Suggested Solution

Given the example above, our suggested solution can be described as follows:

  • replace update (Get+Put) operations at write time with simple append-only writes and defer processing of updates to periodic jobs or perform aggregations on the fly if user asks for data earlier than individual additions are processed.

The idea is simple and not necessarily novel, but given the specific qualities of HBase, namely fast range scans and high write throughput, this approach works very well.  So well, in fact, that we’ve implemented it in HBaseHUT and have been using it with success in our production systems (SPM & SA).

So, what we gain here is:

  • high update throughput
  • real-time updates visibility: despite deferring the actual updates processing, user always sees the latest data changes
  • efficient updates processing by replacing random Get+Put operations with processing whole sets of records at a time (during the fast scan) and eliminating redundant Get+Put attempts when writing first data item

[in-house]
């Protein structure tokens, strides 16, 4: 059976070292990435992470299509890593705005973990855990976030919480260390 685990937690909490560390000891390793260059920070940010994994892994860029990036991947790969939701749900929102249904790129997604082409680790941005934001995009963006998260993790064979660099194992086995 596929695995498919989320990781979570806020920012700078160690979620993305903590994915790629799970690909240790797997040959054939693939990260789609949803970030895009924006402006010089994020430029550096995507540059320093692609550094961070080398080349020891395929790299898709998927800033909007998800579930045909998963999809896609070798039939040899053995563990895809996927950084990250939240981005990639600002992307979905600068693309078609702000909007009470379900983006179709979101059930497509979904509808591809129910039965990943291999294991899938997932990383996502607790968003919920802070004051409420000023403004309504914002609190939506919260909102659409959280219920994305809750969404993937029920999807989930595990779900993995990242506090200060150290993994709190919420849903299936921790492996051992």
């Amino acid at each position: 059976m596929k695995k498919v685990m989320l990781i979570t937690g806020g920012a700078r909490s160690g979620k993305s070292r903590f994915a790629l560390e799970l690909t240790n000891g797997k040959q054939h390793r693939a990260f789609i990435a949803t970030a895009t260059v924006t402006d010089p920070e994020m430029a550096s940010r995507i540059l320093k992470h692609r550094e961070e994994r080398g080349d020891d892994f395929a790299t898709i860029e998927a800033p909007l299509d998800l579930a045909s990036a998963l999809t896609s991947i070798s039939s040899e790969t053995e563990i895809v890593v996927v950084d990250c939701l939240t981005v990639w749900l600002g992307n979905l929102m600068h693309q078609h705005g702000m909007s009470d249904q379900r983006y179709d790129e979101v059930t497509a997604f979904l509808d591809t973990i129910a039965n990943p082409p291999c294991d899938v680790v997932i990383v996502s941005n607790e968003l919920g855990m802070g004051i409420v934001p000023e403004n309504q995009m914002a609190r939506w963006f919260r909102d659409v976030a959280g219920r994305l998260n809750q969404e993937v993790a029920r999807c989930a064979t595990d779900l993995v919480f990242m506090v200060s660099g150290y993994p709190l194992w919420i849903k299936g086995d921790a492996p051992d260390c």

• ability to roll back any range of updates
  • avoid data inconsistency problems caused by tasks that fail after only partially updating data in HBase without doing rollback (when using with MapReduce, for example)

In part 2 post we’ll dig into the details around each of the above points and we’ll talk more about HBaseHUT, which makes all of the above possible. If you like this sort of stuff, we’re looking for Data Engineers!

Berlin Buzzwords 2012 – Three Talks from Sematext

Last year was our first time at Berlin Buzzwords.  We gave 1 full talk about Search Analytics (video) and 2 lightning talks (video, video).  We saw a number of good talks, too.  We also took part in a HBase Hackathon organized by Lars George in Groupon’s Berlin offices and even found time to go clubbing.  So in hopes of paying Berlin another visit this year, a few of us at Sematext (@sematext) submitted talk proposals.  Last week we all got acceptance emails, so this year there will be 3 talks from 3 Sematextans at Berlin Buzzwords!  Here is what we’ll be talking about:

RafałScaling Massive ElasticSearch Clusters